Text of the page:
Seattle’s Scarecrow Video has been called the greatest video store in the country, praised by the likes of Bernardo Bertolucci (who discovered it while shooting “Little Buddha”) and Quentin Tarantino (who walked from downtown Seattle to the store’s University District location as a kind of pilgrimage to the video Mecca), explored by Bertrand Tavernier in 1997 (he took in the entire laserdisc section and gushed over the selection of Cy Enfield and William Whitney tapes), and voted the Best of Seattle consistently in the annual Seattle Weekly readers polls. (Full disclosure: I was a manager at Scarecrow for three years back in the nineties and I am still a regular customer.)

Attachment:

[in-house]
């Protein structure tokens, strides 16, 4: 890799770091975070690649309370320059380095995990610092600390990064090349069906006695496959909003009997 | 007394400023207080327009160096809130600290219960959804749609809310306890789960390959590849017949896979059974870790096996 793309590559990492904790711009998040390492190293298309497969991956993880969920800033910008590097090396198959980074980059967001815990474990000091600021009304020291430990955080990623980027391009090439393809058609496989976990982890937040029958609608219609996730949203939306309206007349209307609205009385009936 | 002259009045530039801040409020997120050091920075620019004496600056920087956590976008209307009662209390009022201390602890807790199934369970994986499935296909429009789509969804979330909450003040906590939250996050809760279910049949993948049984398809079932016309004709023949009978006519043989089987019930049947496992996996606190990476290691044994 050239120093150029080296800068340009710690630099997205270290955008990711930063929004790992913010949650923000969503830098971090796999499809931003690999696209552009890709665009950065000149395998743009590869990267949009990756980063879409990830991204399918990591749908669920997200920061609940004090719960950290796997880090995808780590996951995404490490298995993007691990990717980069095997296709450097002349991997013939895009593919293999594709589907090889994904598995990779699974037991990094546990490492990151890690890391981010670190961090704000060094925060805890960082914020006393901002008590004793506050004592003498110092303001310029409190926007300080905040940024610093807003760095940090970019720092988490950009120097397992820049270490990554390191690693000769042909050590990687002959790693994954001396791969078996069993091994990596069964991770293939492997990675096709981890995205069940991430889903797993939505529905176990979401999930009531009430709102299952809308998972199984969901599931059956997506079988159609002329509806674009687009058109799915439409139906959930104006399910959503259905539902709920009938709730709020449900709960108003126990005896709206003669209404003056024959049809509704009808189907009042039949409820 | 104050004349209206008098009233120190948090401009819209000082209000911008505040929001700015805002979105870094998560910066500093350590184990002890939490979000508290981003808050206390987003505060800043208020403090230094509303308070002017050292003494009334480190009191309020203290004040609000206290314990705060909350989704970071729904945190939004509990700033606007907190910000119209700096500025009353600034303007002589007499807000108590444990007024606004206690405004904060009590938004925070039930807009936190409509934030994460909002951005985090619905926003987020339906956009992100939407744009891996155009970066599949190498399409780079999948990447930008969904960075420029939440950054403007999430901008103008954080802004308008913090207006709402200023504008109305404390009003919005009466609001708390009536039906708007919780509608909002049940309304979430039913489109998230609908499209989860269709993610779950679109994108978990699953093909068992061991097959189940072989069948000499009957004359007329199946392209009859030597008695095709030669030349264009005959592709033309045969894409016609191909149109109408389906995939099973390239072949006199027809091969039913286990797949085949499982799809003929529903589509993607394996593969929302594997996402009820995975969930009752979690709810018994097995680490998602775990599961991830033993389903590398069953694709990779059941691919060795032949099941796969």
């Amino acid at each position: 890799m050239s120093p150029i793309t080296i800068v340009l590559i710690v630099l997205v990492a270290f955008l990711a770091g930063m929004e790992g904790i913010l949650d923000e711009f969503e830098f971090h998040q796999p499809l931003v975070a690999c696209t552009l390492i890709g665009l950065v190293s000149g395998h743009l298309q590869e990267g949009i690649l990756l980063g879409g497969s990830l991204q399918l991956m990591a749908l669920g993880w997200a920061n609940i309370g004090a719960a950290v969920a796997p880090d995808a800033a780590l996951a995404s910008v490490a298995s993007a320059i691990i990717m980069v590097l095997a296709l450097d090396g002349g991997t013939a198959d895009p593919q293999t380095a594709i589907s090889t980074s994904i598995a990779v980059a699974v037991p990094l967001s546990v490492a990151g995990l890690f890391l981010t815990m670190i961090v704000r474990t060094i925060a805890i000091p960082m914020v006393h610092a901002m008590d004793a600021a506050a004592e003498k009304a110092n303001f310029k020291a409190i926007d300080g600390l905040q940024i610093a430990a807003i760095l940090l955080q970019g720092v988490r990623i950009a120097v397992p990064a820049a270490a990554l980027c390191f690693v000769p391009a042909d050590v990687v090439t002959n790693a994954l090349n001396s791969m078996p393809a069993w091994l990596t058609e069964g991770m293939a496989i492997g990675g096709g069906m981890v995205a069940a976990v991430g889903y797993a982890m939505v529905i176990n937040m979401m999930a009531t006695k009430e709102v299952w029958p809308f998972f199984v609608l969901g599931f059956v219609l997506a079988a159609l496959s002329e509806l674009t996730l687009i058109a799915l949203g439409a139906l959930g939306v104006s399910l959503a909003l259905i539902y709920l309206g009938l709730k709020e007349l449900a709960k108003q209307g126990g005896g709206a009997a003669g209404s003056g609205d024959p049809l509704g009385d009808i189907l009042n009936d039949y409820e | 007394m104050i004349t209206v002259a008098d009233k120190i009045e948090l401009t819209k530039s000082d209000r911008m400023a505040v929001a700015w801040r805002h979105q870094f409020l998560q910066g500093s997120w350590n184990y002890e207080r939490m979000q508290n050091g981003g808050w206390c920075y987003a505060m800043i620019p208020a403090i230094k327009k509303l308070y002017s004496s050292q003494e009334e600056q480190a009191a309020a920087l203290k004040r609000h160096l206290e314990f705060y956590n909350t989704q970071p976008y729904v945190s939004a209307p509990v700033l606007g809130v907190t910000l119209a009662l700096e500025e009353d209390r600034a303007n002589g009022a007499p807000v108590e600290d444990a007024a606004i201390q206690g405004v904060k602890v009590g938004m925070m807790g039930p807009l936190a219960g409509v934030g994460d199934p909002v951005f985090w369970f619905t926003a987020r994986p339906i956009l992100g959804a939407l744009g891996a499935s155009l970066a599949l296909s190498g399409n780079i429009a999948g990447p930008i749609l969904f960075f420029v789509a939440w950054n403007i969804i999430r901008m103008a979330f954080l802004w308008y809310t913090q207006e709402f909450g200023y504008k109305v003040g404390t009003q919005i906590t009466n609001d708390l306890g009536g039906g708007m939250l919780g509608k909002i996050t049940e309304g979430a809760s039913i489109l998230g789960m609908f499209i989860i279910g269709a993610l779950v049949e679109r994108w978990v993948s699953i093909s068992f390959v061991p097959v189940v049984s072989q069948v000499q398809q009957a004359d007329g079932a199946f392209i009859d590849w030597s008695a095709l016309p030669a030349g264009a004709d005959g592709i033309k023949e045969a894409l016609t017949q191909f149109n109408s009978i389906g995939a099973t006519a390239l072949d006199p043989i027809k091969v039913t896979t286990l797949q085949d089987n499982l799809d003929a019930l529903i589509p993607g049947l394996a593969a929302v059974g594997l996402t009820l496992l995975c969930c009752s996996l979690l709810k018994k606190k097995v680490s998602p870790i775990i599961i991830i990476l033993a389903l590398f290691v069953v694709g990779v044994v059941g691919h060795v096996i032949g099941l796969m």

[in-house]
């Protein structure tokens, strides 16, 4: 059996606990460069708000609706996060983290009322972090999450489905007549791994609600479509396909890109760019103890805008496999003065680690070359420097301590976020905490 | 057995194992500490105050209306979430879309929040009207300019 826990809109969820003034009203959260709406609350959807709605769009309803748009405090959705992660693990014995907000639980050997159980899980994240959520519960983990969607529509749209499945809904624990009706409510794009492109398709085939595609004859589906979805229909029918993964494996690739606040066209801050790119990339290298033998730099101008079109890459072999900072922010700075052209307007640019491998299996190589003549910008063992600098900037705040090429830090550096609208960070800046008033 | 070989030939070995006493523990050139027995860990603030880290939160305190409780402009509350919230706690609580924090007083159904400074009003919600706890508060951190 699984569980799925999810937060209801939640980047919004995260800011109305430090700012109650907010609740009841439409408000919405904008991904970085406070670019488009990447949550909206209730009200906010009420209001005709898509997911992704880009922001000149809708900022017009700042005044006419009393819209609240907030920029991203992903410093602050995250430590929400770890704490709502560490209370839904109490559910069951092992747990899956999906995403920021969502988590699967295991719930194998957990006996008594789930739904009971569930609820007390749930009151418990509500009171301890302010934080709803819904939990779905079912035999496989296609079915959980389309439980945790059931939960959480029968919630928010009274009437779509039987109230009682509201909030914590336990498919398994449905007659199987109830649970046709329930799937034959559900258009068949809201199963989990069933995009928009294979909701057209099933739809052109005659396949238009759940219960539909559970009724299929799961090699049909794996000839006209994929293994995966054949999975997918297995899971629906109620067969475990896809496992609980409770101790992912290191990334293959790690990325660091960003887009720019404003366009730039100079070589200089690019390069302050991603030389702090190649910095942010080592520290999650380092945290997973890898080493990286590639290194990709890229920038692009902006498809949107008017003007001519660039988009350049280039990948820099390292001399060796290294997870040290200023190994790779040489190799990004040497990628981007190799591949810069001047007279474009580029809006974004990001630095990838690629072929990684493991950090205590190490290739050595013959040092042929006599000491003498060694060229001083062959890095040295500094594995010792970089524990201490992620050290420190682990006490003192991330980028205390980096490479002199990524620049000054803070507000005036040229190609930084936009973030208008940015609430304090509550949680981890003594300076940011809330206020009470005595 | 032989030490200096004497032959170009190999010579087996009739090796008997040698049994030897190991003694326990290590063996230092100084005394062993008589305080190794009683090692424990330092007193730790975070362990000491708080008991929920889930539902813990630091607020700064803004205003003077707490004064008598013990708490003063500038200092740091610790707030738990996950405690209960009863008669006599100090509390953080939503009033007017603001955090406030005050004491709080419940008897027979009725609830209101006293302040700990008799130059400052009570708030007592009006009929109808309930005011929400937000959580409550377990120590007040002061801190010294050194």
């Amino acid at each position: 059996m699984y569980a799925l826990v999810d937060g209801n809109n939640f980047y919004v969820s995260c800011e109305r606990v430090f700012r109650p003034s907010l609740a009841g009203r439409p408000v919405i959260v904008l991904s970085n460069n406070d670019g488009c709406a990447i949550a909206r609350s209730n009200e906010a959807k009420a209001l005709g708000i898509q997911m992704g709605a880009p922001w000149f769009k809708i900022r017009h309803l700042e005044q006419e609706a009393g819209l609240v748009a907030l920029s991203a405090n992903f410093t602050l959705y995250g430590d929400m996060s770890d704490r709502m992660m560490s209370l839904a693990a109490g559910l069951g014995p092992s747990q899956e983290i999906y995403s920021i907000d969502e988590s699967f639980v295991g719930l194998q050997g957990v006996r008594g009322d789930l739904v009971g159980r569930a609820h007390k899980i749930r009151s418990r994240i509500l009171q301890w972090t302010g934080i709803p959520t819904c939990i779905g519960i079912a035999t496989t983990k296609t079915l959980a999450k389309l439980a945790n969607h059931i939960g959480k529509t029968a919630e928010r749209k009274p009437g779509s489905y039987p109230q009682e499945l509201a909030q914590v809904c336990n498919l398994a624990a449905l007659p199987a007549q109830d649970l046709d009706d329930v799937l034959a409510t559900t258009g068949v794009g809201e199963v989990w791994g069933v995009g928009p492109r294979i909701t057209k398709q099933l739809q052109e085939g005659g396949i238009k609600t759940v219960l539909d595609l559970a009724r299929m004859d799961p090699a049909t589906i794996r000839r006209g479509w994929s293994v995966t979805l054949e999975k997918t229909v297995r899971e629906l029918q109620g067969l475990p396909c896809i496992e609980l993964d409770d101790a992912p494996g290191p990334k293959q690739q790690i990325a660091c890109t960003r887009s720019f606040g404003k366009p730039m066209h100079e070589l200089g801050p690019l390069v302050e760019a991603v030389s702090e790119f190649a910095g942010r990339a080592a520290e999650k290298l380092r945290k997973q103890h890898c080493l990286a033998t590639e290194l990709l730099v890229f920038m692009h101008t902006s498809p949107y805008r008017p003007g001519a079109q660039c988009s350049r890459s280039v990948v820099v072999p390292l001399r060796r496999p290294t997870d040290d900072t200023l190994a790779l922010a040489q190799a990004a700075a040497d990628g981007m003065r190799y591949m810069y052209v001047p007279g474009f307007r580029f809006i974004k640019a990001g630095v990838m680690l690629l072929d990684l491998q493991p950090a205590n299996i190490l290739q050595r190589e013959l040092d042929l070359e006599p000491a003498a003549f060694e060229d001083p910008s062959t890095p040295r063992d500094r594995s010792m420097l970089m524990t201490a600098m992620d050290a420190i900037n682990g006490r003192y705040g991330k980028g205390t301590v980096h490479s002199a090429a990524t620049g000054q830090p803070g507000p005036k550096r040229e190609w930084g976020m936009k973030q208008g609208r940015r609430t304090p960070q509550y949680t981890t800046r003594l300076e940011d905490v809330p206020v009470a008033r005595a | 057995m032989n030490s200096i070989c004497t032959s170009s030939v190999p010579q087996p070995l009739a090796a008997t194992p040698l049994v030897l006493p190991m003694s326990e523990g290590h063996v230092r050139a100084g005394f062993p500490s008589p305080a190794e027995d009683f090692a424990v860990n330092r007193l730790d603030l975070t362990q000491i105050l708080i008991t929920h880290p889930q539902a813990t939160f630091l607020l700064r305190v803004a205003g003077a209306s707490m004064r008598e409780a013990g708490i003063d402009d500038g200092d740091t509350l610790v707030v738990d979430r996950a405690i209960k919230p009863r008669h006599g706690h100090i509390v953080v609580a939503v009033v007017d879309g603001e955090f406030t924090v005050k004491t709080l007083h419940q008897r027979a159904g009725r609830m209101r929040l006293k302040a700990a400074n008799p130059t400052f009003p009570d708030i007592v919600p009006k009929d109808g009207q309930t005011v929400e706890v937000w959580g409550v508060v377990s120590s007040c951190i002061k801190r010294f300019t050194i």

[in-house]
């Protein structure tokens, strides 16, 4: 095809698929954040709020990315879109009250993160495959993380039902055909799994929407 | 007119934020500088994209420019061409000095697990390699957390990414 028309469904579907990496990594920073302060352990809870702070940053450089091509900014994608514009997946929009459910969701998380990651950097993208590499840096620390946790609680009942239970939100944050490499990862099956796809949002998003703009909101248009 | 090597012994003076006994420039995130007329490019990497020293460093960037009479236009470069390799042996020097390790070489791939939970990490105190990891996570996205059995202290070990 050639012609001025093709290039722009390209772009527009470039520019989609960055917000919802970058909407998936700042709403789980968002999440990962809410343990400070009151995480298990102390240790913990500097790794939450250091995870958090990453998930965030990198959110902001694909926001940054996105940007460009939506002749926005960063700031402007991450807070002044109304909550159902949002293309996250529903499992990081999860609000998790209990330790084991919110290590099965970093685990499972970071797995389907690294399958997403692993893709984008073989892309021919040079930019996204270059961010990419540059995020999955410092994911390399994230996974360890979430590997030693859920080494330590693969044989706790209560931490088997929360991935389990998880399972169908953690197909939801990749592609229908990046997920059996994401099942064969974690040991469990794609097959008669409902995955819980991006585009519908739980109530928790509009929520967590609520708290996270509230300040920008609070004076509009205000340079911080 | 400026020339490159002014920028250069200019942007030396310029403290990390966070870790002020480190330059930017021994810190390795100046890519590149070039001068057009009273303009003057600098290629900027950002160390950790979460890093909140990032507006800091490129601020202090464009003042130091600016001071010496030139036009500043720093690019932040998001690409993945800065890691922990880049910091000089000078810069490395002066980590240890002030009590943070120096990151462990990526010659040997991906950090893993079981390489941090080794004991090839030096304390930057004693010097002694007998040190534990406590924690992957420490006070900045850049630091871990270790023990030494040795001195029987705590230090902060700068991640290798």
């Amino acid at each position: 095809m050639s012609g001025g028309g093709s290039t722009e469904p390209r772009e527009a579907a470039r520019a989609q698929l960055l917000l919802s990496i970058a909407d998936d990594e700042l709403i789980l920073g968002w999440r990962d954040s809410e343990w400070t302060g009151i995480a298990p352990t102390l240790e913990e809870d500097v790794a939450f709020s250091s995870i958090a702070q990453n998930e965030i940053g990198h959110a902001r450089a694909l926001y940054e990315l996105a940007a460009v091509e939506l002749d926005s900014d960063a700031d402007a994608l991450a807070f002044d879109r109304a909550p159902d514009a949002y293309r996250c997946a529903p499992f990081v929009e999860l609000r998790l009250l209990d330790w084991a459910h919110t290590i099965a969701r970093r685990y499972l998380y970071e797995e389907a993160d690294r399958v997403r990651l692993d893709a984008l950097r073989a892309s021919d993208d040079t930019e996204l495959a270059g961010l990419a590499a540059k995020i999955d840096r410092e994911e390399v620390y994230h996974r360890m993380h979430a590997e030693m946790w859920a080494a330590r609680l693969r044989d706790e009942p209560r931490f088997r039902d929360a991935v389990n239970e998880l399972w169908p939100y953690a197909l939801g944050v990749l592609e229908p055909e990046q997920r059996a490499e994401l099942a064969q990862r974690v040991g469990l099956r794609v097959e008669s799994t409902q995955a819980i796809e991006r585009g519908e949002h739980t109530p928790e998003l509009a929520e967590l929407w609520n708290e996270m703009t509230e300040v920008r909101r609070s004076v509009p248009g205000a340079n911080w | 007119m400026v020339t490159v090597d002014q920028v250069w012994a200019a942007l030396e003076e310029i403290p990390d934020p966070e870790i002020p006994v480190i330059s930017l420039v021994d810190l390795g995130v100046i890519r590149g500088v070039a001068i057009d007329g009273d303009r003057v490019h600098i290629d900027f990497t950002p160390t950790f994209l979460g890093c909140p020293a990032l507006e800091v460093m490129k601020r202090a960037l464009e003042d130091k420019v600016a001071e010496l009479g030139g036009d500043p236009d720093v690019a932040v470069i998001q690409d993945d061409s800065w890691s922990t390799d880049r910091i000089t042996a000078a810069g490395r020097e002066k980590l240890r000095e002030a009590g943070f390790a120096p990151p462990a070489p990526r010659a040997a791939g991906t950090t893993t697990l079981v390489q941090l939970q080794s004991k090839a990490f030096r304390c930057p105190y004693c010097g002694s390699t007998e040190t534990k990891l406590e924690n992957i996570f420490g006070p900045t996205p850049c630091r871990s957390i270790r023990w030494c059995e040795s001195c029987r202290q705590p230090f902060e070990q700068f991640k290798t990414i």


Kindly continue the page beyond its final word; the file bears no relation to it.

Scarecrow opened in 1988 with a couple of hundred videotapes, many of them oddball cult titles, from the personal collection of founder George Latsios. Twenty five years later, after a near-bankruptcy and a rescue by a couple of Microsoft engineers (Carl Tostevin is now the store’s sole owner), it has an inventory of almost 120,000 titles, including the biggest selection of Blu-rays in the city and an envious collection of out-of-print DVDs (as well VHS tapes and laserdiscs that have never been released to DVD) that would command small fortunes on the collector’s market. (Those rentals require a deposit.)
And like most surviving video store in the age of instant streaming and video-on-demand, Scarecrow is struggling to keep customers coming through the doors. General manager Kevin Shannon reports that rentals have dropped over 50% in the last six years.